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3.9 out of 5 stars
3.9 out of 5 stars
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on 19 January 2013
I bought this book yesterday at work. Lately I haven't been in the habit of finishing books in one sitting, as I used to (probably because I feel guilty about neglecting my own novel), but How to be a Good Wife was impossible to put down. It tells the story of a woman we are introduced to as Marta, whose ordered and placid life begins to unravel when she stops taking the medication given to her by her husband. The reader soon realises that Marta's past may not be as innocuous as it seems. Neither is Hector, her rather sinister husband. I have to say I am deeply impressed at how skilfully the simple narrative handles the complex emotional consequences of post-traumatic shock.

A small cast of characters allows for some excellent characterisation, and the setting is perfect. The empty, echoing beauty of Scandinavia rather brilliantly complements the solitude in which Marta lives, teetering between past and present. Her painful, eerie journey towards a possible truth is quite chillingly evoked through sharp dialogue and stark imagery. Though a fairly short novel, it clings to you after the end; I kept wondering what effect the conclusion would have on the other characters, and couldn't help `writing' more of the story in my head. I don't mean of course that the story required further development. Its ending was such that you didn't want to pull away, to lay it down. You wanted to talk about it, reflect upon it - and that is the mark of a story well-told. That and its legacy - a distinct and unique haunting. Highly recommended.
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on 6 June 2016
I listened to this mostly as an audio book from Audible. For much of the book I felt impatient as there was not much happening, just enough to keep me listening/reading. Then about halfway through I found myself really involved in the story and Marta's life.

I kept hoping that the outcome would be as I wanted. I won't say what that was as I don't want to spoil it.

This is a very sad story and I found myself thinking about it long after I had finished the book.
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Format: Hardcover|Vine Customer Review of Free Product( What's this? )
Marta Bjornstad is wife to Hector and mother to Kyle - and this is very much how she defines herself. On her wedding day she was given a book by Hector's mother entitled `How to be a Good Wife' and ever since she has tried to live her life according to the dated and cringeworthy epithets it contains.

This is a book where nothing is quite what it seems and no-one is as innocent as they first appear - or are they? Marta is our narrator and it becomes increasingly difficult to tell how reliable her version of events is. She lives an isolated existence, virtually housebound ("Your husband belongs in the outside world. The house is your domain and your responsibility" states her `bible') apart from her 1 pm daily trip to the market, which she observes religiously. Her hazy childhood recollections and the medication that Hector insists she takes, hint at a troubled past.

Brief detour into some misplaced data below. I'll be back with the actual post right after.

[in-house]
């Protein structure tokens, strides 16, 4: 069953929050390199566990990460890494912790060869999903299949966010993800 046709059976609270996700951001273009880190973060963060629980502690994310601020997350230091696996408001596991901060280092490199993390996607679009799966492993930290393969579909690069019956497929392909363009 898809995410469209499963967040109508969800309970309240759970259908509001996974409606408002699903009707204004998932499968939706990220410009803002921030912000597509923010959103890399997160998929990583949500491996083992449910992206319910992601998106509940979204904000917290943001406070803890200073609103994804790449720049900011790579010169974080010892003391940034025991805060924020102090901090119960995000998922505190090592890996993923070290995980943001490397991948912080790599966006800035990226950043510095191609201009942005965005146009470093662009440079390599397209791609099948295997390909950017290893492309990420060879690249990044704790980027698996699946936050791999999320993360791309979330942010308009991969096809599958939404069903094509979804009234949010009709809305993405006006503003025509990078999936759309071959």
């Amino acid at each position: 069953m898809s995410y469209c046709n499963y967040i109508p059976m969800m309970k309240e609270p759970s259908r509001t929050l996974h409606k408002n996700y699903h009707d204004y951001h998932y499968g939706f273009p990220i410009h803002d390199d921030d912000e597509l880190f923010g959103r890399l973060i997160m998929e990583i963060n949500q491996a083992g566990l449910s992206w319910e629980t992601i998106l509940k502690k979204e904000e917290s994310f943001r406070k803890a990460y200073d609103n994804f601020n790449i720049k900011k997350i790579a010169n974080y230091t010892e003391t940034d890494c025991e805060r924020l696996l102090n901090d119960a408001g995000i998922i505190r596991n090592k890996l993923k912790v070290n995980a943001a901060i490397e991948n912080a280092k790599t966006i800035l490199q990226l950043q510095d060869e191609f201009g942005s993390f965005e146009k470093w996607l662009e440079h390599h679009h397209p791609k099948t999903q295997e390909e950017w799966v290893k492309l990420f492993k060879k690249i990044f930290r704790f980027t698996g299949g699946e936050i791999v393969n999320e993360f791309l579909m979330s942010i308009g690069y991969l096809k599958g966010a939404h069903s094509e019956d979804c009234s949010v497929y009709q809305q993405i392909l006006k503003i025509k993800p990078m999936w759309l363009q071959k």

The remote Scandinavian setting adds to the sense of isolation and paranoia which we experience along with Marta and the ethereal nature of the story is increased by Marta's visions of a young blonde girl in white pyjamas - who is she and how does she figure in Marta's past?

It's a short book (164 pages) which really packs a punch. The obvious comparisons have been made to `Before I Go To Sleep' by SJ Watson, but I preferred HTBAGW - I found it more believable somehow and hence more scary! A chilling and very clever debut novel.
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Format: Hardcover|Vine Customer Review of Free Product( What's this? )
Marta and Hector have been married for many years and have an adult son who lives in the city. Marta is the narrator and within the first few paragraphs the reader realises there is something very wrong in her life.

Hector seems to check up on her more than is normal and is constantly reminding her to take her pills. Marta sees things - but are they things going on in her head or are they hallucinations - or maybe Hector is trying to convince her that she is actually insane.

This is a disturbing book and what is real and what is a figment of Marta's potentially deranged mind is far from clear. Did I enjoy it? I'm really not sure whether I enjoyed it or not. I did find it very unsettling as the author succeeds in blurring the borders of reality and imagination and I found I couldn't trust what I was reading. I found myself constantly reminded of Charlotte Perkins Gilman's `The Yellow Wallpaper' which I have always thought a very frightening read.

Whether or not readers enjoy this book is going to be unpredictable. Some will love it, some will hate it but it would be a good book for book clubs to read and discuss as there will be plenty of different opinions about it.
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TOP 50 REVIEWERon 16 September 2014
“Make your home a place of peace and order.”

This book narrates the story of Marta as told by her. It starts off as she is a woman aged in her 40s, her only son grown up and now moved away. She misses him, and has a rather aloof relationship with her husband. At least, that’s how it seems. She seems in her narration at times to be rather dismissive of her husband Hector, and at other times to be unsure of how she came to be married to him; memories are deceptive, or perhaps she’s only now starting to question them. Is that because she’s no longer taking her medications? And what were the medications for? Slowly the reader starts to piece together things from what Marta says, or doesn’t say. Our own conclusions starting to be drawn, we read on to find out if we may be right, or if we have perhaps been misled; by our own emotions/thoughts, or by Marta’s uncertain narrative. Throughout, we read snippets from the book given to her by her mother-in-law on her wedding day, How To Be A Good Wife. Again, we are unsure; are Marta’s relationships the cause of her uncertainties, or are they a result of Marta’s nature?